The Patriots have one fourth-round pick, five sixth-round picks and two seventh-rounders remaining.

RUNNING BACK: KENNETH DIXON, LOUISIANA TECH

Listed as one of our top players available after Day 1, Dixon is still hanging around after nearly 100 picks have gone off the board. Perhaps his level of competition at Louisiana Tech has worked against him. Perhaps his fumbling issues have come back to bite him. Perhaps this is simply an indication of how the rest of the league considers this position. Only four backs have been drafted through the first three rounds. 

Other top running backs available: Jordan Howard, Indiana; Devontae Booker, Utah; Paul Perkins, UCLA; Jonathan Williams, Arkansas; Alex Collins, Arkansas. 

RECEIVER: DANIEL BRAVERMAN, WESTERN MICHIGAN

If ever there was a player who stood out as a potential Patriots pick, it would be Braverman. At 5-foot-10, 177 pounds, he is a prototypical slot receiver whose skill set resembles that of Julian Edelman, Danny Amendola or Troy Brown. He's very shifty in and out of his breaks, he does a great deal of his work while risking big hits over the middle of the field, he catches just about everything thrown his way, and he churns out yards after the catch with speed and good vision. 

Other top receivers available: Malcolm Mitchell, Georgia; Rashard Higgins, Colorado State; Devon Cajuste, Stanford; Keyarris Garrett, Tulsa; Keenan Reynolds, Navy.

LINEBACKER: JOSH PERRY, OHIO STATE

This Buckeye seems to fit the size profile the Patriots typically like in their receivers at 6-foot-4, 254 pounds. He runs well enough to be able to track ball-carriers from sideline-to-sideline, and he has a ton of experience coming downhill to make big hits in the running game. Perry will need some work before he's a reliable defender in coverage, but on first and second downs he could be a force. 

Other top linebackers available: Scooby Wright III, Arizona; Kentrell Brothers, Missouri; Stephen Weatherly, Vanderbilt; Blake Martinez, Stanford; De'Vondre Campbell, Minnesota.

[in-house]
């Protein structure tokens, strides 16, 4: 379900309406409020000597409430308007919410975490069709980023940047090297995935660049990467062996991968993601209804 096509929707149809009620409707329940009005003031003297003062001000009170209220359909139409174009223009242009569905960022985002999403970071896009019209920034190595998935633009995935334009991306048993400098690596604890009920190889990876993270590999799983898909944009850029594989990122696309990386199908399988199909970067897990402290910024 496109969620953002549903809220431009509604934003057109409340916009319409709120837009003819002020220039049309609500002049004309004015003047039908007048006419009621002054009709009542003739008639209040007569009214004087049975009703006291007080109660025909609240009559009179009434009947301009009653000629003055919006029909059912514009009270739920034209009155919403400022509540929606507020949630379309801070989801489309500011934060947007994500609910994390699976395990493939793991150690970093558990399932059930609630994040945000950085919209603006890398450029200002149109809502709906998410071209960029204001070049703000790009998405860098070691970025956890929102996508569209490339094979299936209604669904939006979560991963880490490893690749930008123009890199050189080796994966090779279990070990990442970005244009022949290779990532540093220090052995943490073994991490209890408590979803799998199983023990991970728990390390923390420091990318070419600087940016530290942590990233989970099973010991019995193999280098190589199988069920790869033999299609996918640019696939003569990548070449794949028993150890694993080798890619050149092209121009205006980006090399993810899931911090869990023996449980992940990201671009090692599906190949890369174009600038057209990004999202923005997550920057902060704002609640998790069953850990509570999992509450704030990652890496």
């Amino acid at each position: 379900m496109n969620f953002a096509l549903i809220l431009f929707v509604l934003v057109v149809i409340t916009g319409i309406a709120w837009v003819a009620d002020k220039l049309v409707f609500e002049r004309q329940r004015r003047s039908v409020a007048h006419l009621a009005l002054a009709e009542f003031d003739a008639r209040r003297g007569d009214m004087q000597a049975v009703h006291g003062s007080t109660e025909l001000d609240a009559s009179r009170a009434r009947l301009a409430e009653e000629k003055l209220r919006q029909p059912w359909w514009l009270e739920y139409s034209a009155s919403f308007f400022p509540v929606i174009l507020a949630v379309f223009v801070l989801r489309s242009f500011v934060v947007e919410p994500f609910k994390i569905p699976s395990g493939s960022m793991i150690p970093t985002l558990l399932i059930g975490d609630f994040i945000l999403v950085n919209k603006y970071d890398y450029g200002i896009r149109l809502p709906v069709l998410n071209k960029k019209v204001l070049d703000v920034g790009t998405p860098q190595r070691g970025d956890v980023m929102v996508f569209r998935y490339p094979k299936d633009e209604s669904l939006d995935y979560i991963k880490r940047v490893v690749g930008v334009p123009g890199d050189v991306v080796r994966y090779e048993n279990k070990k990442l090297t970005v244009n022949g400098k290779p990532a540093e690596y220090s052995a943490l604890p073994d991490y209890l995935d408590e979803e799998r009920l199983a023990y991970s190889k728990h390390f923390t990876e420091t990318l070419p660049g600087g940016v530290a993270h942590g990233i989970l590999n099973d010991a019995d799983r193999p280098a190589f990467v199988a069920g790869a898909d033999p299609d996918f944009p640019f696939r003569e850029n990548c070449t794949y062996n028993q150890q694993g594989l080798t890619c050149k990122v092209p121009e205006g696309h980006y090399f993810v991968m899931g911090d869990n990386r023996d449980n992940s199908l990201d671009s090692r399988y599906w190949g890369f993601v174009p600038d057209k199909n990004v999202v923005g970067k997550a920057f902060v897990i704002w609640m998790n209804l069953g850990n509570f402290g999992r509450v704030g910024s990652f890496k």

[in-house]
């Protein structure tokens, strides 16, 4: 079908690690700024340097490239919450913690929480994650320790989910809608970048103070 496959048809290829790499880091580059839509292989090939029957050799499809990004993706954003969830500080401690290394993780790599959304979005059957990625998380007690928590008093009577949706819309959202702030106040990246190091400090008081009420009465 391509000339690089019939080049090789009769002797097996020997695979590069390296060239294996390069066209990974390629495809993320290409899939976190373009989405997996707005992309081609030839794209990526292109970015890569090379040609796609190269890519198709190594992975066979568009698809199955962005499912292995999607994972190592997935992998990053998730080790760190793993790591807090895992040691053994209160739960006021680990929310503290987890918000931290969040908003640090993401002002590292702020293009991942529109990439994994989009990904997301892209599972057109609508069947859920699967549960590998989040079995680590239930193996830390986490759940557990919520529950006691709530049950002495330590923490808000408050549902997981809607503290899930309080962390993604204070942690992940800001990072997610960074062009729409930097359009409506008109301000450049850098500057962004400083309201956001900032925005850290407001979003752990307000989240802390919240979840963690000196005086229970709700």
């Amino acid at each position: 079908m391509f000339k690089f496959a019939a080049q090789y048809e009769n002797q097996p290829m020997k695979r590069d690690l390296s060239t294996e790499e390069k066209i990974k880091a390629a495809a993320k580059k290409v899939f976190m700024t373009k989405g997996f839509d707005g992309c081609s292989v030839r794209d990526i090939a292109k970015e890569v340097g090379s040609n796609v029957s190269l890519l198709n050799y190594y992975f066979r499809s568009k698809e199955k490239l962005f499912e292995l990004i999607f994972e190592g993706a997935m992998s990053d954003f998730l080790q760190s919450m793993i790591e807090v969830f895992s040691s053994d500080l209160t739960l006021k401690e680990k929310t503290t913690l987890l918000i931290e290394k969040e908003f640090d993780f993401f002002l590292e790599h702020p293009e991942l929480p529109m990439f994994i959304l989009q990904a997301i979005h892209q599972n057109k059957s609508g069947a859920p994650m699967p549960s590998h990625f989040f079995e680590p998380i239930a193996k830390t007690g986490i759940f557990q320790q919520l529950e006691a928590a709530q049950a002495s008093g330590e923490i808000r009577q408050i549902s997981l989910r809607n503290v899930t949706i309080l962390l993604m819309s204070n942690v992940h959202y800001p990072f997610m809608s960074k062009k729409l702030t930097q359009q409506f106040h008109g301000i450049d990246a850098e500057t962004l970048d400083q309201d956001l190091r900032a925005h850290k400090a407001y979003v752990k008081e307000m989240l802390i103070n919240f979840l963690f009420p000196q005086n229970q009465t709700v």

DEFENSIVE TACKLE: HASSAN RIDGEWAY, TEXAS

A college teammate of Patriots defensive tackle Malcom Brown, Ridgeway is considered by many to be more physically talented than Brown was when he declared for the draft. Injuries hurt Ridgeway's productivity last season, and there are some who question his conditioning, but he understands how to be a disruptive force on the interior, both in the running game and in the passing game. If he's in shape and can maintain the level of fitness that will be expected of him as a pro, he could turn into an immediate contributor.

Other top defensive tackles available: Andrew Billings, Baylor; Sheldon Day, Notre Dame; DJ Reader, Clemson; Dean Lowry, Northwestern; Justin Zimmer, Ferris State.

Patriots hatch latest backup plan at QB

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Patriots hatch latest backup plan at QB

Tom Brady needs a Hail Mary at this point to get himself on the field for the first four games of 2016. The Patriots are more aware of that than anyone, so Friday night they grabbed a little security, using a third-round pick on North Carolina State quarterback Jacoby Brissett.

The 6-4, 235-pound Brissett was a two-year starter for the Wolfpack and had 23 touchdowns and five picks in his senior season. He’s lauded for his leadership, has outstanding physical skills and is a tireless worker.

All that said, he’s not going to beat out Jimmy Garoppolo. Brissett isn’t in Foxboro to be the long-term No. 2 in 2016. But if he shows a high level of competency between now and the end of August, the Patriots will likely go into the four-game Brady-less stretch with Garoppolo as the temp starter and Brissett as the temp backup.

When Brady returns, everybody moves back down the ladder again.

But a look at the contracts of Garoppolo and Brady shows that, after 2016, Garoppolo may become expendable. Brady is signed through 2019 and isn’t going anywhere. Garoppolo is up after 2017 and will be a free agent. If Garoppolo plays well enough to impress the rest of the league in his four-game audition, the Patriots could look to deal him prior to the 2017 season.

The return on the former second-rounder isn’t relevant right now. What is relevant is that the Patriots are going to have to carry three quarterbacks on their 53-man roster in 2016: Brady, Garoppolo and Brissett. For a team that’s always churning the end of its roster to get the best players ready for every week’s matchup, the team will have one less roster spot to deal with than it’s had in past seasons.

The only way around carrying Brissett all year on the 53 would be to release him, hope he passes unclaimed through waivers and then sign him to the practice squad. It’s likely someone would claim him. So the Patriots will be working with three quarterbacks on their 53 for 2016. Forecasting, it’s not likely they’d do that two years in a row.

The addition of Brissett is a signal that the team isn’t preparing for life after Brady, but life after Jimmy G.